Rural Survival

 

Home Insulation

One certain way to lower heating and cooling cost is to add more insulation to a home. I doubled my home insulation from a measly R11 to an acceptable R24 for the walls and it made a huge difference. The comfort level in the house was dramatically improved but I wish I had added more to R30. We burn wood as our primary heat source and more insulation means less wood cutting.

The easiest place to add insulation and the place where it makes the biggest difference is the attic or the ceiling.

I once lived in a house where there were no insulation in the floor, all the windows were single paned and barely 3 inches of insulation in the walls but the attic crawl space had close to three feet of blown in cellulose insulation and the house stayed surprisingly warm heated with a medium sized wood burning stove in below zero weather.

There is almost no such thing as too much insulation, more is better.

Glass has poor insulating values and the biggest heat loss and gain in a home is through windows. If the sizes of all the windows of an average home were added up it would represent an area the size of an exterior wall or close to it. Obviously sitting next to a wall comprised of single pane window glass would not be comfortable at zero degrees. Double paned window glass can double the insulating value of a single paned window and increase the level of comfort significantly by stabilizing the rate of heat exchange through them.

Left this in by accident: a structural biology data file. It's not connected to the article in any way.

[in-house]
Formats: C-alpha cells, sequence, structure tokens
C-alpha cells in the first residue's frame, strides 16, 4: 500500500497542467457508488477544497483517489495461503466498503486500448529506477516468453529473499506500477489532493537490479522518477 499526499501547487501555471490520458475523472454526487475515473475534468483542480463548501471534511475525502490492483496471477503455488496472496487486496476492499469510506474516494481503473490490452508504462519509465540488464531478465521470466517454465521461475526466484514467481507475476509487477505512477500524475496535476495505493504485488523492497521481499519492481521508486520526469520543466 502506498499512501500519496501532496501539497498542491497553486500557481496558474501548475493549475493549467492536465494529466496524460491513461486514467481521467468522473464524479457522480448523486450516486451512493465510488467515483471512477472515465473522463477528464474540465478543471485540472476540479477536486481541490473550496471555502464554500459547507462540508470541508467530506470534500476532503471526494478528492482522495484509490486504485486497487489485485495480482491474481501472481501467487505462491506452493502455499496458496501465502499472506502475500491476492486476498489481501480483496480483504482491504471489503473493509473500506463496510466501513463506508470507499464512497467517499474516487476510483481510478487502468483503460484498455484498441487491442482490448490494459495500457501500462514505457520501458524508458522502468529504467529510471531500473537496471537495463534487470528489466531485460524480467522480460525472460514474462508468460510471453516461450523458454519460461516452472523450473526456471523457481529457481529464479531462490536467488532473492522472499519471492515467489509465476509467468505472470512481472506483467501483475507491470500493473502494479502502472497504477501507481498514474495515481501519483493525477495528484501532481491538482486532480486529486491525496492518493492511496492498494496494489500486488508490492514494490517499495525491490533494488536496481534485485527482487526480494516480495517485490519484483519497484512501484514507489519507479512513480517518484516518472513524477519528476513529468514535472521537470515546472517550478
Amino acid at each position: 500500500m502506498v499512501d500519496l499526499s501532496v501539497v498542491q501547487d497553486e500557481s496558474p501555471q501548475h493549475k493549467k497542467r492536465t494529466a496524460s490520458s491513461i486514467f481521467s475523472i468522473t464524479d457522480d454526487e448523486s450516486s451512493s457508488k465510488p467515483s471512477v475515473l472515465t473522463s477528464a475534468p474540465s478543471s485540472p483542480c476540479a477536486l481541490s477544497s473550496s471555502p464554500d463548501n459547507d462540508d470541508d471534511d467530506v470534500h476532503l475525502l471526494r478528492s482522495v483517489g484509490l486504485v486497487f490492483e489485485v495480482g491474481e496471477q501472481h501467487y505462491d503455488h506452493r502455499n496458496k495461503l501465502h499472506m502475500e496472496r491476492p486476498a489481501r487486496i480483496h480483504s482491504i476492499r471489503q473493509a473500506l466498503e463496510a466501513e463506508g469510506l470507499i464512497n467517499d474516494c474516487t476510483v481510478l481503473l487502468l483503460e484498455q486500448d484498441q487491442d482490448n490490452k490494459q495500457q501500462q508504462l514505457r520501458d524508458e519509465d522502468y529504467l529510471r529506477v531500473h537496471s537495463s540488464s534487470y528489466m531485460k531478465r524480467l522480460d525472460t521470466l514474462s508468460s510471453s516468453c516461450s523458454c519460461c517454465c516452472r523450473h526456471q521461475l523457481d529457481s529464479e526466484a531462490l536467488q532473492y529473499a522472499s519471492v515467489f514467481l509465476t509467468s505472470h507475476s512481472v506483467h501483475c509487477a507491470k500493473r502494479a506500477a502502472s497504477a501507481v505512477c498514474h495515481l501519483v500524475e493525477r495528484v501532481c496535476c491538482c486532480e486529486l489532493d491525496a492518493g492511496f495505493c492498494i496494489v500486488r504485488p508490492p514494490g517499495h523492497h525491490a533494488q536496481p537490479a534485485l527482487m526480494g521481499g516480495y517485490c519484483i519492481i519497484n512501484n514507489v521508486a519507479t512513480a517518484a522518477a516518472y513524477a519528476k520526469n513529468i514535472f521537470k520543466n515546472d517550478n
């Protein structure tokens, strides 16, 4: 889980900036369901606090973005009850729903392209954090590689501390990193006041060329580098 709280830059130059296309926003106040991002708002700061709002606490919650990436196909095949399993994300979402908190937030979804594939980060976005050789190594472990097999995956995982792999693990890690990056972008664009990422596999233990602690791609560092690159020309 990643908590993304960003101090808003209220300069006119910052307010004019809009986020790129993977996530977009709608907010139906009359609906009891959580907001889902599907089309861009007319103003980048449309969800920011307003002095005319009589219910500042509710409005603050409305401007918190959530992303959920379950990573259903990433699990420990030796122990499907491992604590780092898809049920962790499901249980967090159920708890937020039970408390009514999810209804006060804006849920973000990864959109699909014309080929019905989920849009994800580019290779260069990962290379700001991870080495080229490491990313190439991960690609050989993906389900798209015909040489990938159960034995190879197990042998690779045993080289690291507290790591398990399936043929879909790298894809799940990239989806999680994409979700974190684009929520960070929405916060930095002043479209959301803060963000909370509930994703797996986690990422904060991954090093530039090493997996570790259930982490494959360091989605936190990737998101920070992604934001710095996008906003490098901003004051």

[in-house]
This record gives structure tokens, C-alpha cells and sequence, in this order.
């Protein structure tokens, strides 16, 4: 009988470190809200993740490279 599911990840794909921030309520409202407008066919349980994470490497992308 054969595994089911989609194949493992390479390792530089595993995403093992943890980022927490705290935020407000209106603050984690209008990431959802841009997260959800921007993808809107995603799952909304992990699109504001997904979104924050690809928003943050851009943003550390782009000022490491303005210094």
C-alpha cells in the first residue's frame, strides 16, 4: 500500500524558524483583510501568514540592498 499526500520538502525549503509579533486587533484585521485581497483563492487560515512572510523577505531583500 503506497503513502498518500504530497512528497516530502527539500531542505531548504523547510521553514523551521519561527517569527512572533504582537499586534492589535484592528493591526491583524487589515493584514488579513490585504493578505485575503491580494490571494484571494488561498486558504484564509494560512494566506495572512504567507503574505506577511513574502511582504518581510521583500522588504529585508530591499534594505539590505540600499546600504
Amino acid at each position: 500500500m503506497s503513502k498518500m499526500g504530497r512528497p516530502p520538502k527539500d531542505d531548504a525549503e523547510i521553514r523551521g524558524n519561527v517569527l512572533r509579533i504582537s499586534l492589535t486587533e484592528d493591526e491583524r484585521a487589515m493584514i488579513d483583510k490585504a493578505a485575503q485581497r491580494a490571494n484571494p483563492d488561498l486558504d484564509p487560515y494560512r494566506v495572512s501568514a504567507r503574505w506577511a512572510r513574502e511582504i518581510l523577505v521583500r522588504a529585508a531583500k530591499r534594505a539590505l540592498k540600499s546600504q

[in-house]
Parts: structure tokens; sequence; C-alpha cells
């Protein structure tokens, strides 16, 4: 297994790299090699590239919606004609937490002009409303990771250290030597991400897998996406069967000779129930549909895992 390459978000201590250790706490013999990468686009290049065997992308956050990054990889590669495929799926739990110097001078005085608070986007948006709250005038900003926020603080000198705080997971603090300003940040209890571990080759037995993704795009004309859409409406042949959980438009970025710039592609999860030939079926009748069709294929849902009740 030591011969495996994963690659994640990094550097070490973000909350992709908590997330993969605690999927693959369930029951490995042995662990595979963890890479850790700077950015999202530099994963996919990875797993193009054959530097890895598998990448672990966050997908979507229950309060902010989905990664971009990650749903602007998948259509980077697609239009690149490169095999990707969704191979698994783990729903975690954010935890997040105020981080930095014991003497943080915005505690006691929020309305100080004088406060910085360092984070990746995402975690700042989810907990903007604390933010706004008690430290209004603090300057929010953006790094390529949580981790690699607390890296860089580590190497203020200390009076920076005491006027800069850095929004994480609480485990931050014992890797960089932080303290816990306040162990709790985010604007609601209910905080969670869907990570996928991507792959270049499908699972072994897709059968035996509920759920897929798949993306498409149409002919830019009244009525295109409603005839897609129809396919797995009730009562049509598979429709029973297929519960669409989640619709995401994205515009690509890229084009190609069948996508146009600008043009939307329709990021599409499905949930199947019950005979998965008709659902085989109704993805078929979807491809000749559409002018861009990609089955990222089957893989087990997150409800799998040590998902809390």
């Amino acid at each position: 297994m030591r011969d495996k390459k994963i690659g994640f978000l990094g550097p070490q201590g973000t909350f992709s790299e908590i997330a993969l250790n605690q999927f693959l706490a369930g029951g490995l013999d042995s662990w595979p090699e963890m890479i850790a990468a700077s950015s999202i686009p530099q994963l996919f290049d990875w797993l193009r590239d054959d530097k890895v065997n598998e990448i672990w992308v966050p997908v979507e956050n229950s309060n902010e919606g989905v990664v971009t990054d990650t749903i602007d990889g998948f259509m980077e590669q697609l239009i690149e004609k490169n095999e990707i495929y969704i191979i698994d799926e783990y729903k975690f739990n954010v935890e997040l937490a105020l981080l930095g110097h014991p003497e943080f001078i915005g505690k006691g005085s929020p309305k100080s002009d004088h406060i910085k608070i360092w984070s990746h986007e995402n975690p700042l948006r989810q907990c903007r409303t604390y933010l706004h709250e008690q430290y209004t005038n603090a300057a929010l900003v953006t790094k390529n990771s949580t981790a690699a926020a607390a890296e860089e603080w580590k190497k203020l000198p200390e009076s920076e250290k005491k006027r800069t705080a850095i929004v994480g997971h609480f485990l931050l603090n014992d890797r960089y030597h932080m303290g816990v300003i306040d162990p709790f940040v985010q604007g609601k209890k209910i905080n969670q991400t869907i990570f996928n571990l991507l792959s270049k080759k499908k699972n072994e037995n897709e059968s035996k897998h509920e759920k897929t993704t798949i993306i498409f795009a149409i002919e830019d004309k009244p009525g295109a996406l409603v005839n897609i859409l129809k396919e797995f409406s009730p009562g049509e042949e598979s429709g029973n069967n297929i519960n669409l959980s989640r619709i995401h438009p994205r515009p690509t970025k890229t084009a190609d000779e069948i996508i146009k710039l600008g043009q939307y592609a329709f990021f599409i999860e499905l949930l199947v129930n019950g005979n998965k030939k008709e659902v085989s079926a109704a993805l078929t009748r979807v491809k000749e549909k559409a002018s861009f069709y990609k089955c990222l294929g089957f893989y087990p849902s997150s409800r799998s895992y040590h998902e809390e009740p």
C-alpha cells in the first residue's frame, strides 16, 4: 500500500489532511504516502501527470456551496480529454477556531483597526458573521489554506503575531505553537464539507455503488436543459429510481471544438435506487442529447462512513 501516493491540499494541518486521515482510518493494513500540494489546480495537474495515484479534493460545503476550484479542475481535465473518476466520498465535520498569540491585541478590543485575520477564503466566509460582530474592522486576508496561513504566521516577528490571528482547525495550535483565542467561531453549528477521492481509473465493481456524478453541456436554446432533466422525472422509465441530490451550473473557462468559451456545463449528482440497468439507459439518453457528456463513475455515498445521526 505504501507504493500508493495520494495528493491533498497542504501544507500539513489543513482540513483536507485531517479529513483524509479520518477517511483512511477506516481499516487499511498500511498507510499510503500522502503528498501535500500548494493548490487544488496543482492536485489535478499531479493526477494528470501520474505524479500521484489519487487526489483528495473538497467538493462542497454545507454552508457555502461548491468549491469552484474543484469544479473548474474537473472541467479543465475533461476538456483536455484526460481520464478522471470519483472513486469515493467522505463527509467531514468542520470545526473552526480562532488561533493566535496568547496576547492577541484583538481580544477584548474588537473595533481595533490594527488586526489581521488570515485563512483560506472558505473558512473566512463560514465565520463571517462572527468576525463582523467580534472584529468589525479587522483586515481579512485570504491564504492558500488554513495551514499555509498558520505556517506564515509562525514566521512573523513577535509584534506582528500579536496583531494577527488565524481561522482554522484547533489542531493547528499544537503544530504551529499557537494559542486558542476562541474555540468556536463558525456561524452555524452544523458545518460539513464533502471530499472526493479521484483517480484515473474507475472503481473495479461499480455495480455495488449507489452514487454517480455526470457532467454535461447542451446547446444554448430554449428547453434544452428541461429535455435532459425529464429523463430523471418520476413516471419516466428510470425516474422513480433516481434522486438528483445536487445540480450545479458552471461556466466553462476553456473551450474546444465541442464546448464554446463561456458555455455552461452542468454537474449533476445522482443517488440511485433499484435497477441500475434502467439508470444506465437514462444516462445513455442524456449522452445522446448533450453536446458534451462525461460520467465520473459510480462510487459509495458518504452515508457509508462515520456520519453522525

Putting up sheathing or covering around the crawl space of a home and insulating it is another good idea to improve heat retention by helping the warmth from the house from dissipating too quickly to the outside.

There are special plastic backed insulation 6" thick and 3 feet wide with a staple tab on one edge that comes in a continuous length to your specification for this purpose. I used it to insulate our crawl space to eliminate freezing pipe worries and doing so extended the length of time the house stays warm after we let the fire die.

Home insulation recommendations for locations around the country by zipcode. US Department of Energy website: Insulation Fact Sheet

GSHP or ground source heat pumps can significantly reduce the home electric or gas heating bill but again performance depends on how well the house is insulated to begin with.

A great discussion on Ground Source Heat Pumps at theOilDrum.com.

 

 

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